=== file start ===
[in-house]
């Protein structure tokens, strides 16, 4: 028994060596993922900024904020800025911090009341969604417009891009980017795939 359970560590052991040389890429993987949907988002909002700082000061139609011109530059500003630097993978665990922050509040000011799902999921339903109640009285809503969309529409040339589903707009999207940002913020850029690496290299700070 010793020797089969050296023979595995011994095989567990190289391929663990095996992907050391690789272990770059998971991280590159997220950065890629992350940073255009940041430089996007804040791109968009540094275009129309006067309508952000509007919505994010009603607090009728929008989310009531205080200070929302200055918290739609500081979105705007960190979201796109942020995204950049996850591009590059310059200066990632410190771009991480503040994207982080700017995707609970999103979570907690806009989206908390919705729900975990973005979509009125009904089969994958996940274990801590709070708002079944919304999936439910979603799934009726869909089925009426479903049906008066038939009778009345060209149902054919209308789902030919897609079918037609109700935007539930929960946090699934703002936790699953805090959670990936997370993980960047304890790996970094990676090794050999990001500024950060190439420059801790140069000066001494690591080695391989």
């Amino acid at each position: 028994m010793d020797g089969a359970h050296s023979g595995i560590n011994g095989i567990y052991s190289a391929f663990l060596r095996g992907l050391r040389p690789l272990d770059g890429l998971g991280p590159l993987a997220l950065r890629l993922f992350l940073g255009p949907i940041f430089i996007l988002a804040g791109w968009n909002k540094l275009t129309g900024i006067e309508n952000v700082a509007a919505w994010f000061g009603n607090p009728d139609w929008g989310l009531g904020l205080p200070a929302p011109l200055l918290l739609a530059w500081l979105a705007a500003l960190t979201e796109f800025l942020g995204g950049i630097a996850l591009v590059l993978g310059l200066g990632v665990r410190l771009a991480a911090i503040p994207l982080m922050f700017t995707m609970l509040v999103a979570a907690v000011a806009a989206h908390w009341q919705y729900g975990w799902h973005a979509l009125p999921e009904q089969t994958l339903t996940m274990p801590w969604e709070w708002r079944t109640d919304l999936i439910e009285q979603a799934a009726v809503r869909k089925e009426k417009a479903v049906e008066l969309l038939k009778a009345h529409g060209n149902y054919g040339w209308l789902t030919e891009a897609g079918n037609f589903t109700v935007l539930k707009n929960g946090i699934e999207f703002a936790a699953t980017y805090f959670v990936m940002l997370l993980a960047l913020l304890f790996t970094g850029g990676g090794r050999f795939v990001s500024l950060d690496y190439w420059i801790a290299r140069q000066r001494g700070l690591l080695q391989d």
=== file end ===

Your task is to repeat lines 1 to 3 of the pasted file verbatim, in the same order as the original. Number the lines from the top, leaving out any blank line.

[in-house]
């Protein structure tokens, strides 16, 4: 028994060596993922900024904020800025911090009341969604417009891009980017795939 359970560590052991040389890429993987949907988002909002700082000061139609011109530059500003630097993978665990922050509040000011799902999921339903109640009285809503969309529409040339589903707009999207940002913020850029690496290299700070 010793020797089969050296023979595995011994095989567990190289391929663990095996992907050391690789272990770059998971991280590159997220950065890629992350940073255009940041430089996007804040791109968009540094275009129309006067309508952000509007919505994010009603607090009728929008989310009531205080200070929302200055918290739609500081979105705007960190979201796109942020995204950049996850591009590059310059200066990632410190771009991480503040994207982080700017995707609970999103979570907690806009989206908390919705729900975990973005979509009125009904089969994958996940274990801590709070708002079944919304999936439910979603799934009726869909089925009426479903049906008066038939009778009345060209149902054919209308789902030919897609079918037609109700935007539930929960946090699934703002936790699953805090959670990936997370993980960047304890790996970094990676090794050999990001500024950060190439420059801790140069000066001494690591080695391989």
């Amino acid at each position: 028994m010793d020797g089969a359970h050296s023979g595995i560590n011994g095989i567990y052991s190289a391929f663990l060596r095996g992907l050391r040389p690789l272990d770059g890429l998971g991280p590159l993987a997220l950065r890629l993922f992350l940073g255009p949907i940041f430089i996007l988002a804040g791109w968009n909002k540094l275009t129309g900024i006067e309508n952000v700082a509007a919505w994010f000061g009603n607090p009728d139609w929008g989310l009531g904020l205080p200070a929302p011109l200055l918290l739609a530059w500081l979105a705007a500003l960190t979201e796109f800025l942020g995204g950049i630097a996850l591009v590059l993978g310059l200066g990632v665990r410190l771009a991480a911090i503040p994207l982080m922050f700017t995707m609970l509040v999103a979570a907690v000011a806009a989206h908390w009341q919705y729900g975990w799902h973005a979509l009125p999921e009904q089969t994958l339903t996940m274990p801590w969604e709070w708002r079944t109640d919304l999936i439910e009285q979603a799934a009726v809503r869909k089925e009426k417009a479903v049906e008066l969309l038939k009778a009345h529409g060209n149902y054919g040339w209308l789902t030919e891009a897609g079918n037609f589903t109700v935007l539930k707009n929960g946090i699934e999207f703002a936790a699953t980017y805090f959670v990936m940002l997370l993980a960047l913020l304890f790996t970094g850029g990676g090794r050999f795939v990001s500024l950060d690496y190439w420059i801790a290299r140069q000066r001494g700070l690591l080695q391989d």